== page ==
UBC Theses and Dissertations

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UBC Theses and Dissertations

An ultra-low power SAR ADC Chang, Yin-Ting Melody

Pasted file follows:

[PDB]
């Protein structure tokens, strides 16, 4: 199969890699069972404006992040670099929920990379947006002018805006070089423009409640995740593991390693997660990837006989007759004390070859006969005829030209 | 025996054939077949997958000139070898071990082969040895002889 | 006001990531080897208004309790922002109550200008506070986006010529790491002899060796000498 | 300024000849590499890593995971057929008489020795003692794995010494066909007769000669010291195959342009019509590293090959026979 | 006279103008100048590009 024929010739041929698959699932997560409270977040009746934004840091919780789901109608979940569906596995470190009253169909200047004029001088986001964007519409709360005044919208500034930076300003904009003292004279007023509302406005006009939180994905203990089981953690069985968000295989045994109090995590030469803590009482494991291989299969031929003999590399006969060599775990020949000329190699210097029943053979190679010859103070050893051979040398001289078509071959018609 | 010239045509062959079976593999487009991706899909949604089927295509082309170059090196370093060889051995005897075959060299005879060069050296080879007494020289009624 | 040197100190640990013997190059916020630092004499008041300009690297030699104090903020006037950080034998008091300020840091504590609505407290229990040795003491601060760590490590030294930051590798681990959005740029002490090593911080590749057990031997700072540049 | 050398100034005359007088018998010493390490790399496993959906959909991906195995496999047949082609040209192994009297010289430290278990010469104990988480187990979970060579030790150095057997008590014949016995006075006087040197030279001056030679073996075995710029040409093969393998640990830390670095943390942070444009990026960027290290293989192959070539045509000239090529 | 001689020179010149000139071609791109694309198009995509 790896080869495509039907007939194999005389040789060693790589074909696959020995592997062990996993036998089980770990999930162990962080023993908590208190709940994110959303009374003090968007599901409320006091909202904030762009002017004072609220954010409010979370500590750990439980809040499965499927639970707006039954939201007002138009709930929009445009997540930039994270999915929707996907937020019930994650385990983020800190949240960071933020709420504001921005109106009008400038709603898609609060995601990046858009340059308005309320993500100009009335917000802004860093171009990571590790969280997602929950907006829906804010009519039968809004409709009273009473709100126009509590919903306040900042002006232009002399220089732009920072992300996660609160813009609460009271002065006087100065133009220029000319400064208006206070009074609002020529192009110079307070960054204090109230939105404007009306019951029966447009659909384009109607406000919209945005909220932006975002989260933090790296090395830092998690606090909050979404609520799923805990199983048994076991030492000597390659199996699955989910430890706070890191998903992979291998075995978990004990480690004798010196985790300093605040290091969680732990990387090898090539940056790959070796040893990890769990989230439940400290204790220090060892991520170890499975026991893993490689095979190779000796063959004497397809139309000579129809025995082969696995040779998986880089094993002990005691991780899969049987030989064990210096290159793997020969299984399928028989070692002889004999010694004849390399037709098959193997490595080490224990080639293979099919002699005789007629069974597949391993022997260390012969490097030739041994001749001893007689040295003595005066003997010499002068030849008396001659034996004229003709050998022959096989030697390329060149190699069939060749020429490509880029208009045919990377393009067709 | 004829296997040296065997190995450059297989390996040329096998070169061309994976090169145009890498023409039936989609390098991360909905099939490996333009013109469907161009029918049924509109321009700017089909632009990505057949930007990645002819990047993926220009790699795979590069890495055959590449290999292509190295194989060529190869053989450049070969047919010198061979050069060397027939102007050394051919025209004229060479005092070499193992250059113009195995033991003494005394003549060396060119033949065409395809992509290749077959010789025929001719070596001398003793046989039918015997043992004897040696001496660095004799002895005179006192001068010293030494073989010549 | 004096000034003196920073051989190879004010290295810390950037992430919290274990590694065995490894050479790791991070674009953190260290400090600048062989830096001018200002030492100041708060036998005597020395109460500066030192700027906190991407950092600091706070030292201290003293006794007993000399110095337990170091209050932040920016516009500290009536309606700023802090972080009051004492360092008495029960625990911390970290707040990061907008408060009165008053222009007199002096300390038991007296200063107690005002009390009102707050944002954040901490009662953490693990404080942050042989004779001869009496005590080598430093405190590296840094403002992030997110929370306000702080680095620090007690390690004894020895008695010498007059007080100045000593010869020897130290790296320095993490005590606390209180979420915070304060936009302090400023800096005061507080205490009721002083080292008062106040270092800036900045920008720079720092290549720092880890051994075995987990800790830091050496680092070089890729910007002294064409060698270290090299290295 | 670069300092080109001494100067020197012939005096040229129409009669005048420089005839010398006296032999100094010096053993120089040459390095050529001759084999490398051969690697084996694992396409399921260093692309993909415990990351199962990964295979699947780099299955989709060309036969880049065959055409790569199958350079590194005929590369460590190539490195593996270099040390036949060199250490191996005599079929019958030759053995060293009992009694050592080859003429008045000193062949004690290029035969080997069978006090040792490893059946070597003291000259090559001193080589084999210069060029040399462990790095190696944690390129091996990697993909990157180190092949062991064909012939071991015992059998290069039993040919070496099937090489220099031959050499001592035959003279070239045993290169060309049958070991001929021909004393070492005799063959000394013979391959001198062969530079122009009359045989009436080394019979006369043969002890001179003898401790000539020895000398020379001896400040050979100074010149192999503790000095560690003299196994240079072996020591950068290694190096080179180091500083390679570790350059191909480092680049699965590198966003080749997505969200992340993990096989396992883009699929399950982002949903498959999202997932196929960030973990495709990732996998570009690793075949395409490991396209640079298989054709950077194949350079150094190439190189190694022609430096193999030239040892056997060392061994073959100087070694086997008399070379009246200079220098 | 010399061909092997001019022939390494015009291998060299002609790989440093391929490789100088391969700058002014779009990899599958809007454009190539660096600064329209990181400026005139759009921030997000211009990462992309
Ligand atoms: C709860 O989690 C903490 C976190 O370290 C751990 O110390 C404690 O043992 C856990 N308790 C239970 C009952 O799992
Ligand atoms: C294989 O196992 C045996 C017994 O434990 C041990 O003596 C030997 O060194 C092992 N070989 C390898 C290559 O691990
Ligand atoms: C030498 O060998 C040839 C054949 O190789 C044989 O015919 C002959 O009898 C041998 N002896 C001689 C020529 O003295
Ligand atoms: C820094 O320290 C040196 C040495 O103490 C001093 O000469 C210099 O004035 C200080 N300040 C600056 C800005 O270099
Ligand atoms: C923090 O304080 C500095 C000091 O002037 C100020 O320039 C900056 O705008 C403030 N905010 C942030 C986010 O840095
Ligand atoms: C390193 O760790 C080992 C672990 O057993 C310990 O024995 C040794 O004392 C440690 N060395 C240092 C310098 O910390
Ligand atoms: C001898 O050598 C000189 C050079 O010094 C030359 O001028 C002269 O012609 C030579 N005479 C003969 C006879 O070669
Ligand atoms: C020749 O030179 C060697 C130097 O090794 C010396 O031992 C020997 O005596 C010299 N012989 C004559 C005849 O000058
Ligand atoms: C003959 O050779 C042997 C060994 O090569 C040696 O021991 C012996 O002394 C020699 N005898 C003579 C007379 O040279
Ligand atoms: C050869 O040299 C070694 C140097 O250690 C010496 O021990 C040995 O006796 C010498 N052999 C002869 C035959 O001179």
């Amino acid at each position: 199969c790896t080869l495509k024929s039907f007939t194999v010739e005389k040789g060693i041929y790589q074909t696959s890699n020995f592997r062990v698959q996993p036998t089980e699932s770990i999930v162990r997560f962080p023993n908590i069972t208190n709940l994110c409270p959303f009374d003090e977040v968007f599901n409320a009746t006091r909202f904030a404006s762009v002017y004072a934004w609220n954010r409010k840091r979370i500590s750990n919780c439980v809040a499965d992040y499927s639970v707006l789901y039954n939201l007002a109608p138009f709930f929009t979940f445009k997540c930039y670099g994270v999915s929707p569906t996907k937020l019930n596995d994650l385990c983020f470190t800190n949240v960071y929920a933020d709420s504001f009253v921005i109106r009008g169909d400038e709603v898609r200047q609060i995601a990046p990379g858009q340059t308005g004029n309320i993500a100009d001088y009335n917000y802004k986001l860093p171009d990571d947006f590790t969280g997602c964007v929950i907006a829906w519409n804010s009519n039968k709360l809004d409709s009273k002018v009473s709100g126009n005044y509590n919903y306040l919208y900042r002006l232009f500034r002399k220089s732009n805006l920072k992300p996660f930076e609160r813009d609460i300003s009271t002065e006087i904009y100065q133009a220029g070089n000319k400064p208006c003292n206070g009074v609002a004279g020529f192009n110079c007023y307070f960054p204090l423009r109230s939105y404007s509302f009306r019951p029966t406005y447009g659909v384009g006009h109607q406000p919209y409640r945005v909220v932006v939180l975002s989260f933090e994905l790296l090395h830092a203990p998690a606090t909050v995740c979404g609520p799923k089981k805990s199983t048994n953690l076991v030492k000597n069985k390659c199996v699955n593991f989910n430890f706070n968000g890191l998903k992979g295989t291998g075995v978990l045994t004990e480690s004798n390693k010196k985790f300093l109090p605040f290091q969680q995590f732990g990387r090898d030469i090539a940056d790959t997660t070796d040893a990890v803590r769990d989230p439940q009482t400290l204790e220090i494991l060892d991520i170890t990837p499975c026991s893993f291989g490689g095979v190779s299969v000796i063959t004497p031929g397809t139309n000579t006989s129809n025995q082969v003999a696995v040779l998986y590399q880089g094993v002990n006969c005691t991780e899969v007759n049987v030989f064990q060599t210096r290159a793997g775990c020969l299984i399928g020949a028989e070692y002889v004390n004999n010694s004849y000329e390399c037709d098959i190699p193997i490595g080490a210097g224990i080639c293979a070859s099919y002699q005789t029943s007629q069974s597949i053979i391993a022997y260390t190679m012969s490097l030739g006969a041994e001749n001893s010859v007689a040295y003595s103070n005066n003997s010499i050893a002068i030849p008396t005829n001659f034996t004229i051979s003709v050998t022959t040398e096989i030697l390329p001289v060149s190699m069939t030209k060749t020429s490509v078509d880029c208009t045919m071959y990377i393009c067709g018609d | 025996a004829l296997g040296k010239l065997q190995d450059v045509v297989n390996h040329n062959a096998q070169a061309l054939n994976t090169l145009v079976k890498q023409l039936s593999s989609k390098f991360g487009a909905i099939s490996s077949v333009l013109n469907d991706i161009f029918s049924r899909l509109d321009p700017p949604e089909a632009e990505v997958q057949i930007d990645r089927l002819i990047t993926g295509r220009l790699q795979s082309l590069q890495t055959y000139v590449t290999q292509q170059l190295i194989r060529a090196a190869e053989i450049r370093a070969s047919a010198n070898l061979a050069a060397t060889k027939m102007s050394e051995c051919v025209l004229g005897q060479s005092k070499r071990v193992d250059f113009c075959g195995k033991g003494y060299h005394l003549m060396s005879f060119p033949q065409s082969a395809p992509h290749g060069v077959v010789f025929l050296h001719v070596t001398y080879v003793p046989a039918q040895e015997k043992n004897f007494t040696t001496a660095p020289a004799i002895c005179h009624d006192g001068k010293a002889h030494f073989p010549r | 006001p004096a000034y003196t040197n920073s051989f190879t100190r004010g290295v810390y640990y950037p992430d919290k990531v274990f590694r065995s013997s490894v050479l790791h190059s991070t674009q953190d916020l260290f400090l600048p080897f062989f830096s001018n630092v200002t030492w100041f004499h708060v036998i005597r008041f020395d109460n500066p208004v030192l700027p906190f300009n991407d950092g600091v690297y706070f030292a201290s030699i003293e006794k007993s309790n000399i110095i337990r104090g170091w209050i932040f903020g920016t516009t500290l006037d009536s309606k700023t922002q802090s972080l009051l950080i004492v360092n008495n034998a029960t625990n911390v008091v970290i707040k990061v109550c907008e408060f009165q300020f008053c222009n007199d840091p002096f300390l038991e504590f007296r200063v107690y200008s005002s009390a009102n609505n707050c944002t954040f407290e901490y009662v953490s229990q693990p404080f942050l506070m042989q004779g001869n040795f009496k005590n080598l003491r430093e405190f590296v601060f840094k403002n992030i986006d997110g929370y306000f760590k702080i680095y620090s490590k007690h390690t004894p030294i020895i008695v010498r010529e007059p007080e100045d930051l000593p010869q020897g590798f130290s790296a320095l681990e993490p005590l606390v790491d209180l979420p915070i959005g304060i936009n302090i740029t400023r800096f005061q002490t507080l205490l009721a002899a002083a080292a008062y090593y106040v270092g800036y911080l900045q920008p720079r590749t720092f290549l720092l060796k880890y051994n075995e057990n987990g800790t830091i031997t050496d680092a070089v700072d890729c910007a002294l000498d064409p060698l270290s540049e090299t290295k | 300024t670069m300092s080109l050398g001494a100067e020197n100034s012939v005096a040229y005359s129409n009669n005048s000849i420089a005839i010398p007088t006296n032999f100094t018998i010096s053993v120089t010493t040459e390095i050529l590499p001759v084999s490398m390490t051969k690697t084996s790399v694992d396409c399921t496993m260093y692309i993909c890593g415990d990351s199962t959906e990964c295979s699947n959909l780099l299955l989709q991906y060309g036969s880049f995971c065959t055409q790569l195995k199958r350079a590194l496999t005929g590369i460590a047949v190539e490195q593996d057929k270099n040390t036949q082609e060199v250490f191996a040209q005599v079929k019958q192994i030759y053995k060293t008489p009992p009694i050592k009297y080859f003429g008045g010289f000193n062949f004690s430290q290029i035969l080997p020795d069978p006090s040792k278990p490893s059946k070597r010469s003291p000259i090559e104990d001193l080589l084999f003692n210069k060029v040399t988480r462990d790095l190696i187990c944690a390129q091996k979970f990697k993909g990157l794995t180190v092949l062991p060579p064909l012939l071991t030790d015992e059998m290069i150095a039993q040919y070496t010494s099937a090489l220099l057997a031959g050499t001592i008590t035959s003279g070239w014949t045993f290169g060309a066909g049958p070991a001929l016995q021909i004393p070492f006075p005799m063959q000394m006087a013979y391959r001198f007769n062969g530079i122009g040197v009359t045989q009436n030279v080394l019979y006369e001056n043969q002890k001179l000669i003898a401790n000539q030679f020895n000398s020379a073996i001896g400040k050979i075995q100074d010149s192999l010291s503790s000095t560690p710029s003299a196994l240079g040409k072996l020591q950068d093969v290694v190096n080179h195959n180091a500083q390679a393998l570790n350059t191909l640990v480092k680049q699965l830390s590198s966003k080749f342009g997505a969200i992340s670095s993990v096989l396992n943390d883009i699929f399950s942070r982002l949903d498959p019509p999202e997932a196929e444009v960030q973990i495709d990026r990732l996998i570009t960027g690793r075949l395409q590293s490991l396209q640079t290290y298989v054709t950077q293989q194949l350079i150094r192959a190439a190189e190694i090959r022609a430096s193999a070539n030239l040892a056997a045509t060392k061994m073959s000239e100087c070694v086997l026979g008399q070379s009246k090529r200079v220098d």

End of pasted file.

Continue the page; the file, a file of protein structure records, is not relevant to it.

Wireless sensor networks are used in variety of applications including environmental monitoring, industrial control, healthcare, home automation, traffic control, and temperature and pressure monitoring systems. Many one-time use wireless micro sensor applications require ultra-low-power devices due to the limited energy capacity and lifetime of their small-size battery. Many sensor nodes require an analog-to-digital converter (ADC) to convert the analog output of the sensor to digital for storage and/or further processing. In this work, an 8-bit ultra-low-power successive approximation register (SAR) ADC is presented that operates from a low power supply voltage of 1V. The circuit is implemented in a 0.18 μm bulk CMOS technology without using any 10W-VT devices. In terms of active components, this ADC requires one comparator, 18 D flip-flops, several switches, and one voltage doubler. The ADC achieves an effective number of bits of 7, while operating with a sampling rate of 100kS/s and consuming 1.4 μW from a 1 V supply.

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